Change has come to your neighborhood coffee shop. Maybe you've heard the names: Kopplin's, Dogwood, Angry Catfish, Urban Bean, Bull Run, Blue Ox. Like craft beer and craft cocktails, coffee is experiencing an artisanal spring. With that comes a new sense of intimidation for those of us who just figured out what "venti" means.
Still, I find myself enamored of the process -- the sourcing of the beans, the roasting, the slo-mo ritual of the "pour-over." All of which culminates in the thing that matters most: a better taste. It's like discovering Surly after drinking Miller Lite all your life.
The movement of expertly sourced beans and professional baristas began brewing last decade in such coffee-centric cities as Seattle and New York. Here in the Twin Cities, many point to Kopplin's in St. Paul as ushering in our own revolution in 2006.
I like the atmosphere at Quixotic in St. Paul's Highland Park neighborhood. Micah Svejda, 30, remembers being in high school when the barista profession caught his eye.
"There was a lot of mystery to it that I didn't understand," he said. "I remember buying an espresso and it being this really complex and rich thing."
Svejda says the current wave of high-end coffee shops have one thing in common: an uncompromising devotion to quality. This manifests itself in three areas: beans, equipment and technique.
The buying and roasting of good beans is pretty complicated. St. Paul is home to Cafe Imports, one of the country's largest specialty importers. On a much smaller scale is Dogwood, Minneapolis' most acclaimed roaster (it also has a coffee shop in Uptown's Calhoun Square). Dogwood's operation is Minnesota-based, but its ambitions are large. This year, the company's Stephanie Ratanas has met with farmers in Costa Rica, El Salvador, Guatemala and Indonesia.
"You can't get that kind of knowledge by just sitting here and looking around on the Internet," she said.
Roasting technique can make or break a bean. Dogwood works solely with lighter roasts. They are harder to perfect than dark roasts, Ratanas says, but produce a broader flavor spectrum.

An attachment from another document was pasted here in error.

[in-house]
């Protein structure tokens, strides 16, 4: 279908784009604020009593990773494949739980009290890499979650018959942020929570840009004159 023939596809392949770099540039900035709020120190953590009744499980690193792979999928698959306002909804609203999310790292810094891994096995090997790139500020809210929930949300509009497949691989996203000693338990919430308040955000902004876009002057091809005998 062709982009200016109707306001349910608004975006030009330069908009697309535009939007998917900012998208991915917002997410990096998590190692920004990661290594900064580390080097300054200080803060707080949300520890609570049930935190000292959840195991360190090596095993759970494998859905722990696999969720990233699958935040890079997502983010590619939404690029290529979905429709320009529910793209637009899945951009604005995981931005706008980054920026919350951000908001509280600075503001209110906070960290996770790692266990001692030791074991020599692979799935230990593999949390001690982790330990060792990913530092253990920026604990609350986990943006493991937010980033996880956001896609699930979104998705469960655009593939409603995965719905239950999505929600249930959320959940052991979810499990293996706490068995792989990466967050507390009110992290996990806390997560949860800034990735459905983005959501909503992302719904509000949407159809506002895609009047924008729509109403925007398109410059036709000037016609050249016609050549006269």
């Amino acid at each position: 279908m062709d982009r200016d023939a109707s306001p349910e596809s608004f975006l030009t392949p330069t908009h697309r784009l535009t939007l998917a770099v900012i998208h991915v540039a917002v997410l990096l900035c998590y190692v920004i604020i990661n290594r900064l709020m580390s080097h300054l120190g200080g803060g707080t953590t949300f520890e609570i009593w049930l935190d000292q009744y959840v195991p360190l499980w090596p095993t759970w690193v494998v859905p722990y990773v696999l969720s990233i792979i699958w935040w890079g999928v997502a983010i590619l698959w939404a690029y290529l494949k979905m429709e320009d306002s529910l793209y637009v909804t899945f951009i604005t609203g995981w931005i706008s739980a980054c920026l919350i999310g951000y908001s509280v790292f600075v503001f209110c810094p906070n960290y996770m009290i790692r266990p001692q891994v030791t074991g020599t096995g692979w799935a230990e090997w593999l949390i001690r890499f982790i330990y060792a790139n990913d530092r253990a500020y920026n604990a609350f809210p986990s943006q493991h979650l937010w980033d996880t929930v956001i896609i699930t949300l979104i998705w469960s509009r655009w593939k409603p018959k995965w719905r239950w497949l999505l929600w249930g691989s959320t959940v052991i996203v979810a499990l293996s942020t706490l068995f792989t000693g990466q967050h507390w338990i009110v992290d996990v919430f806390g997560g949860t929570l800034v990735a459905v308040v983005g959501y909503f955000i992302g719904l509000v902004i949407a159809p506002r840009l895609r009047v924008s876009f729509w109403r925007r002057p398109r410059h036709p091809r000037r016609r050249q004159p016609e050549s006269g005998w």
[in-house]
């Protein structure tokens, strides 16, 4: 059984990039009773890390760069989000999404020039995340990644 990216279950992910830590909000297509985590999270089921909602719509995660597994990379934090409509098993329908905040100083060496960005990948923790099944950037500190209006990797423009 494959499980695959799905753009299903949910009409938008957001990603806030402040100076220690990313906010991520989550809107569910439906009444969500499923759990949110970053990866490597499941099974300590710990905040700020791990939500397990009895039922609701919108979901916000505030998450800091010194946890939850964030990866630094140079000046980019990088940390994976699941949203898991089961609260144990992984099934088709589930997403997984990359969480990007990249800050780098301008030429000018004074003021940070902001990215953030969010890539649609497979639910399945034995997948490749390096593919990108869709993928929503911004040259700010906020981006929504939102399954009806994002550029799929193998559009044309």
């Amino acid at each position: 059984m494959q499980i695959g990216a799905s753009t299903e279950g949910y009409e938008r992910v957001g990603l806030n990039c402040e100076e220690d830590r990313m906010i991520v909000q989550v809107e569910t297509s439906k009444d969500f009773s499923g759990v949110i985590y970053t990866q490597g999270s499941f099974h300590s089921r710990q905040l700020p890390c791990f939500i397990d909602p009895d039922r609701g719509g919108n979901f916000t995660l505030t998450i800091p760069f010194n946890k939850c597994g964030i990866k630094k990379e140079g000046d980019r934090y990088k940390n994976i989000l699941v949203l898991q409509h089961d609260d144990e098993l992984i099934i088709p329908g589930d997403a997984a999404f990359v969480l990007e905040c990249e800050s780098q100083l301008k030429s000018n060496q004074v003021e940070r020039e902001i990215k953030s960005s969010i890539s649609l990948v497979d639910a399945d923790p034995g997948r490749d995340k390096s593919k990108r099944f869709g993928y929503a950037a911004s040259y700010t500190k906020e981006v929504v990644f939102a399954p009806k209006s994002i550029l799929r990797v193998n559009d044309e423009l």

The equipment used in these shops can get expensive, with some machines fetching more than $10,000. But the espresso menu is typically parsed down to the bare essentials: espresso, latte (with latte art!), maybe a mocha. No "condiments," so don't expect to order a caramel drizzle peppermint white chocolate mocha thingy.
When it comes to a simple cup of coffee, a handful of shops have ditched the high-end machinery for the much-hyped pour-over method. The cone-filter setup should be familiar to anyone who's made coffee at home, but the technique and Japanese-designed tools are not. The time-consuming details (pre-wetting the filter, blooming the grounds, swirling ever so precisely) is almost surgical.
"If you want to serve lots of coffee to a lot of people, there are quicker options," Svejda said. Is all this pomp and fuss worth it? Yes, it is. I'm a convert. But, apparently, it's the little things that still confound me.
When I ordered an espresso at Quixotic some months ago, the barista immediately whipped out a metallic soda siphon and handed me a small glass of fresh sparkling water. She then turned away to make my order. After a minute of deep contemplation, my critical thinking skills kicked in and -- aha! -- I figured it out. It was a palate cleanser, meant to prepare my tongue for the flavor explosion hidden in the tiny cup of hand-crafted espresso.
WHERE TO FIND THE PERFECT CUP
Quixotic: 769 S. Cleveland Av., St. Paul. 651-699-5448. Dogwood: 3001 Hennepin Av. S., Mpls. 612-354-2952. Angry Catfish: 4208 28th Av. S., Mpls. 612-722-1538. Kopplin's: 2038 Marshall Av., St. Paul. 651-698-0457. Urban Bean: 3255 Bryant Av. S. and 2401 Lyndale Av. S., Mpls. Blue Ox: 3740 Chicago Av. S., Mpls. 612-825-6650. Bull Run: 3346 Lyndale Av. S., Mpls. 952-285-4242.